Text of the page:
Portugal, the (second) Adventure Phase…

4 Jun

…and our final day of vacation! We actually flew into- and out of- Porto, mainly because there’s a direct flight from Stuttgart and it’s dirt cheap. From there, we rented our car and drove the 3 hours south to the beaches of Obidos. And since our flight home departed (yes, that meant an 0’dark thirty wake up time and arriving at the airport before the sun came up *gross*), we knew we’d need to spend our last night in Porto. Luckily, we decided to make a full day of it so we could explore the city. So glad we did, too, because it was every bit as lovely as, if not moreso than, Lisbon!


This gives you an idea of our travels. We flew into Porto on the coast in the north, then drove south to Obidos which is just south of Leiria on the sharp point. One day, we drove the hour south into Lisbon. For our final day, we headed back to Porto and flew out the next morning.

Once again, it was easiest to park outside of the city and take the train- that’s actually often the case in the bigger cities, especially the one with the narrow, old streets not originally designed for cars! Not to mention that there’s rarely space set aside for parking, so you end up wasting valuable time hunting for a spot!


Porto is the second largest city in Portugal with about 1.4 million people. Located along the Douro river estuary, it’s one of the oldest European centers- its settlement dates back many centuries, when it was an outpost of the Roman Empire.




They even have a TV Tower like us!




Just like Lisbon, Porto has a zillion steep hills, lots of cobblestones and plenty of pretty painted buildings. It also has that same melding of old and new- and alot of grit- that we like so much. And while Lisbon, too, sits on the water, Porto has really set itself apart by making their riverfront, the Ribeira, the heart of their Old Town.




I’m sure by now you’ve seen alot of the tilework going on in just about every place we visited. Well, painted tiles got their start in Portugal. Originally just for the royalty, in the 1700s, a local Porto artist began taking the craft mainstream, making it available to regular, working-class people. It quickly became ‘the thing to have’ and you can now see it all over the place, including as ‘bricks’ of the houses! 



Its biggest claim to fame? It’s the world’s #1 (practically only!) producer of port wine. A-ha! Now you know how the wine got its name! Porto = Port, get it? 😉 If you’ve never tried Port, stop reading this right now and go buy yourself a bottle. I promise it will be like Christmas in your mouth! Port wine is a fortified sweet wine that is produced from grapes grown in the Duoro River Valley. They are then taken here to Porto to be stored and aged- ie. to get better and better 😉 On the far side of the river (you can see it in the picture behind Neve and John) are the ‘caves’ of Vila Nova de Gaia. 98% of the world’s port wines have been stored in barrels in these very cellars. In fact, in all countries other than the US, in order for a wine to be labeled as ‘port,’ it has to come from this region of Portugal. WOW. (In the US, any manufacturer can label their product as such. :/)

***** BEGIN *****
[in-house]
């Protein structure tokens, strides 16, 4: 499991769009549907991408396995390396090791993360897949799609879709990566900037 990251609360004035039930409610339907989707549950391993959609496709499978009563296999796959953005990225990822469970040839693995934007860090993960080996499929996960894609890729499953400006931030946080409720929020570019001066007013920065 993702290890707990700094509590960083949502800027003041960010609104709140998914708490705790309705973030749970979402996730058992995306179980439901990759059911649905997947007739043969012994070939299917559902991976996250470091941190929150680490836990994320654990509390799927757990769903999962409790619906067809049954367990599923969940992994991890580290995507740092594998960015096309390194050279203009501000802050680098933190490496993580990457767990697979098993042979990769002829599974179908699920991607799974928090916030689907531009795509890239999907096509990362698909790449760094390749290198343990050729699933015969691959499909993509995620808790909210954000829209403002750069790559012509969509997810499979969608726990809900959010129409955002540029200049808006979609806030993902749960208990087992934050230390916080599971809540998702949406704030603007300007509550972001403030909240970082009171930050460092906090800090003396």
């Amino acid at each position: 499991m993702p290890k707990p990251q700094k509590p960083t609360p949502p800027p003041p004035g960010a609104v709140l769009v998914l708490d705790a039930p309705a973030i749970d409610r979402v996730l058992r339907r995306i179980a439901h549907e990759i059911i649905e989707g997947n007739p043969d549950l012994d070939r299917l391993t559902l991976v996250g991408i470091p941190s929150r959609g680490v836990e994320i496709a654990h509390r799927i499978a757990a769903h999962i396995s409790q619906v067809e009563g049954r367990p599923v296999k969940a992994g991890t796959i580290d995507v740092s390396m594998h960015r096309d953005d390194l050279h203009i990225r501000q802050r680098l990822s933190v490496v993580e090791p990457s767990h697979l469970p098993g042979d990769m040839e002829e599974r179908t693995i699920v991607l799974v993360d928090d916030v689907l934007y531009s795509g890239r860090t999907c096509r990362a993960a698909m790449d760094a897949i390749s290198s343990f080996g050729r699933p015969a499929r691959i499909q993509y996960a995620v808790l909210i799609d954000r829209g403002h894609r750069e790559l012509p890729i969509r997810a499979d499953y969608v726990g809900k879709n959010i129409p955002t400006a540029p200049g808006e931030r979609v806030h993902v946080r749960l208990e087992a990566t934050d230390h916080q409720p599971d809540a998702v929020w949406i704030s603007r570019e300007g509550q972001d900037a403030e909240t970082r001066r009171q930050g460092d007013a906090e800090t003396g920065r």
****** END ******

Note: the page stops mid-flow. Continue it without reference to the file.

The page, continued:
Burmester is one of the prominent ‘caves,’ so we decided it would be perfect for a little tour.


The Duoro Valley, about 2 hours away, is where the grapes are grown. Each vineyard then has its own cellars in Porto where the wine is brought to age. When the wine is ready, it’s taken back to the vineyards to be bottled. 


View from the outside…


We learned so much about port wine in just half an hour! In a nutshell, there are three main types- Ruby, Tawny and White. These are then further divided into dry, vintage, etc. Each kind requires its own types of barrels (upright round vs. laying down round, large vs. small) and its own conditions (humidity, light, etc.) Each has an intended consumption- aperitif vs. digestive- and serving style- room temperature vs. chilled. And each authentic bottle will not only be labeled with the vineyard, the cellar and the city name (Porto), but also the year that it was bottled. This is particularly interesting for vintage bottles as this will tell you the exact age. Neat, huh?